Review: The Daughter's Tale by Armando Lucas Correa
The German Girl was such a moving tale that I was absolutely thrilled when I learned that the author, Armando Lucas Correa had penned another novel. The Daughter's Tale opens in New York in 2015. Elise Duval is almost eighty years old. One day, she unexpectedly receives a phone call from Ida Rosen and her daughter Anna who have recently been to Cuba. They have some letters for her. Initially, Elise is confused. She doesn't know anyone in Cuba ... does she?
Ida insists on a visit, and she and Anna bring the letters. As Elise reads them--letters written by a woman named Amanda for her daughter Vera--memories of a very different life in Germany and then France come flooding back. From there the reader is whisked away on a tale of survival--and the strength of a mother's love--against the backdrop of one of the most shocking and shameful events of the twentieth century. The author shines as he creates a real emotional bond between the reader and the characters, though it feels bittersweet on occasions, as the reader knows that not everyone can possibly survive the horrors of living in occupied France. We watch as Elise grows from child to woman, navigating this situation the best way she knows how and kept safe by some truly wonderful people.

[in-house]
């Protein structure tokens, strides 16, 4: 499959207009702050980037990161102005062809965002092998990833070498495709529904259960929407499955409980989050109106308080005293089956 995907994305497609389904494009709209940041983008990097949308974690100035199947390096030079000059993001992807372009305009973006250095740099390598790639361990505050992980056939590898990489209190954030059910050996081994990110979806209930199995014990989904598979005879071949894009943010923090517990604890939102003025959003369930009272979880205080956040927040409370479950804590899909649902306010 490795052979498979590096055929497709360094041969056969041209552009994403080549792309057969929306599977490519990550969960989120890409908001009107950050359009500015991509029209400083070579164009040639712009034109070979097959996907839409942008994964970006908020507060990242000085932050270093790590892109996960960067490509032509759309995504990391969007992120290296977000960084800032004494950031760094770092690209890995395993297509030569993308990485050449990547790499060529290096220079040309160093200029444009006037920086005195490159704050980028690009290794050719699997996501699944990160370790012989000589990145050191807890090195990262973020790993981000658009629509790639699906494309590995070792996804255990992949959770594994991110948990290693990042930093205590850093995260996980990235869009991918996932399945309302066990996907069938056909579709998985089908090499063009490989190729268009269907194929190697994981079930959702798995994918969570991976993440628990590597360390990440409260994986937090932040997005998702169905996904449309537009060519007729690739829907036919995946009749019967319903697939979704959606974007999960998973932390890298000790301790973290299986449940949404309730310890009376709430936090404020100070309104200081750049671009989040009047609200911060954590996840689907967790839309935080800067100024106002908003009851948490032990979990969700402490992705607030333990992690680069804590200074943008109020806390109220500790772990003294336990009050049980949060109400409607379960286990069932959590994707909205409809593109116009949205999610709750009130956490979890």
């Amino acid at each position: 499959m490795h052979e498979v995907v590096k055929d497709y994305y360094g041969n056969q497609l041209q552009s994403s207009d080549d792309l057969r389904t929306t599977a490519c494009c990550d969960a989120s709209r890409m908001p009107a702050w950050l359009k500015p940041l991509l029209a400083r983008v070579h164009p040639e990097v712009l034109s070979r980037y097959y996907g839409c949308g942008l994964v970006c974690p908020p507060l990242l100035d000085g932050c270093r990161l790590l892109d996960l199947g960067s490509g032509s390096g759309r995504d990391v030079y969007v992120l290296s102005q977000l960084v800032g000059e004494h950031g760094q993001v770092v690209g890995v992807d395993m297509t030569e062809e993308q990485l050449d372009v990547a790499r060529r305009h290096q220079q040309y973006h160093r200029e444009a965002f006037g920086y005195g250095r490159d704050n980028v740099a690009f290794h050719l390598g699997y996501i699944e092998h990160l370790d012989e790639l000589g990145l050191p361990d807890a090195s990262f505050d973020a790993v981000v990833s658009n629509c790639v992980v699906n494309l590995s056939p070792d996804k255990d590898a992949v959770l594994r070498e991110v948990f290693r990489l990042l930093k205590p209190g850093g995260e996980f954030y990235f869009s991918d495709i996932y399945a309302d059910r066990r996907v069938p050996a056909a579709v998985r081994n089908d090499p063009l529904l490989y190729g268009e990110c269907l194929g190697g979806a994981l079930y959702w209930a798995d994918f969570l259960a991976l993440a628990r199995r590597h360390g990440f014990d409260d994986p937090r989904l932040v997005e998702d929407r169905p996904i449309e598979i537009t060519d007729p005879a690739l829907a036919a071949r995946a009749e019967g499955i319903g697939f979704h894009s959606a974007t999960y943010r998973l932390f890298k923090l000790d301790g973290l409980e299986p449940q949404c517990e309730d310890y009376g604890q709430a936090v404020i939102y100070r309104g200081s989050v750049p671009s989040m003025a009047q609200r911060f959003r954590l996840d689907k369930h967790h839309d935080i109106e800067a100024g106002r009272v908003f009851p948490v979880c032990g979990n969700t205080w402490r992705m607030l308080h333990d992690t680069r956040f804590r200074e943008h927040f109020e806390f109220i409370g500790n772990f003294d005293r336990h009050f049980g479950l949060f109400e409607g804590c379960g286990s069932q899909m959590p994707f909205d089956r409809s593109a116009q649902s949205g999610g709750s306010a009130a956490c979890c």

More haunting is the fact that The Daughter's Tale is inspired by a true story, that of Judith a Jewish child who survived the war thanks to the cleverness of her father and the kindness of others. (Read more here.)
Author Armando Lucas Correa is touring Australia this week to promote his work. Readers can see him at the following events:
- 12th June: Kambri Cultural Centre, Australian National University, Canberra
- 13th June: Wollahra Library, Wollahra
- 14th June: Sofitel Sydney, Wentworth (hosted by Dymocks)
- 17th June: Infuse Camberwell (hosted by Dymocks)
- 18th June: Geelong Library
Thank you to Simon and Schuster Australia for my copy of The German Girl